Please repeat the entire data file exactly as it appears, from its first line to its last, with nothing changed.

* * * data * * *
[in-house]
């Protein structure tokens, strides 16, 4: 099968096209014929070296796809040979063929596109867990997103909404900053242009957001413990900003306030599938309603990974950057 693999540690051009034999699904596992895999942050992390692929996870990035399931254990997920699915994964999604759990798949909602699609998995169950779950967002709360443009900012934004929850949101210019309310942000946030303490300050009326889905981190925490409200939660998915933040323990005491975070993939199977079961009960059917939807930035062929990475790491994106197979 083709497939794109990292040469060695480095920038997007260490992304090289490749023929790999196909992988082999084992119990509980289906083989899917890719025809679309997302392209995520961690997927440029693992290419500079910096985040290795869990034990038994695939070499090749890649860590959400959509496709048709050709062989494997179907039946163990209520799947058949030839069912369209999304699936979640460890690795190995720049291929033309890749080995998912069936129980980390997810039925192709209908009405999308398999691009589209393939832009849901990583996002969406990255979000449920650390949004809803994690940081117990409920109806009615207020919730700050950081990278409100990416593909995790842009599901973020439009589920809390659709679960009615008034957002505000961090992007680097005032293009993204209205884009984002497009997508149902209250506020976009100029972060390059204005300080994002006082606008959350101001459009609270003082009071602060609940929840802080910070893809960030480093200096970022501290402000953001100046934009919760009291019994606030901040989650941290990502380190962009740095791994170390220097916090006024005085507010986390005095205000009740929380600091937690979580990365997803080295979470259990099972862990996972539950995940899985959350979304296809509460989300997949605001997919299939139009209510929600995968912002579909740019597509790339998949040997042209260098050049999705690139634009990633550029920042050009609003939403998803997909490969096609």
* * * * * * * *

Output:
[in-house]
């Protein structure tokens, strides 16, 4: 099968096209014929070296796809040979063929596109867990997103909404900053242009957001413990900003306030599938309603990974950057 693999540690051009034999699904596992895999942050992390692929996870990035399931254990997920699915994964999604759990798949909602699609998995169950779950967002709360443009900012934004929850949101210019309310942000946030303490300050009326889905981190925490409200939660998915933040323990005491975070993939199977079961009960059917939807930035062929990475790491994106197979 083709497939794109990292040469060695480095920038997007260490992304090289490749023929790999196909992988082999084992119990509980289906083989899917890719025809679309997302392209995520961690997927440029693992290419500079910096985040290795869990034990038994695939070499090749890649860590959400959509496709048709050709062989494997179907039946163990209520799947058949030839069912369209999304699936979640460890690795190995720049291929033309890749080995998912069936129980980390997810039925192709209908009405999308398999691009589209393939832009849901990583996002969406990255979000449920650390949004809803994690940081117990409920109806009615207020919730700050950081990278409100990416593909995790842009599901973020439009589920809390659709679960009615008034957002505000961090992007680097005032293009993204209205884009984002497009997508149902209250506020976009100029972060390059204005300080994002006082606008959350101001459009609270003082009071602060609940929840802080910070893809960030480093200096970022501290402000953001100046934009919760009291019994606030901040989650941290990502380190962009740095791994170390220097916090006024005085507010986390005095205000009740929380600091937690979580990365997803080295979470259990099972862990996972539950995940899985959350979304296809509460989300997949605001997919299939139009209510929600995968912002579909740019597509790339998949040997042209260098050049999705690139634009990633550029920042050009609003939403998803997909490969096609």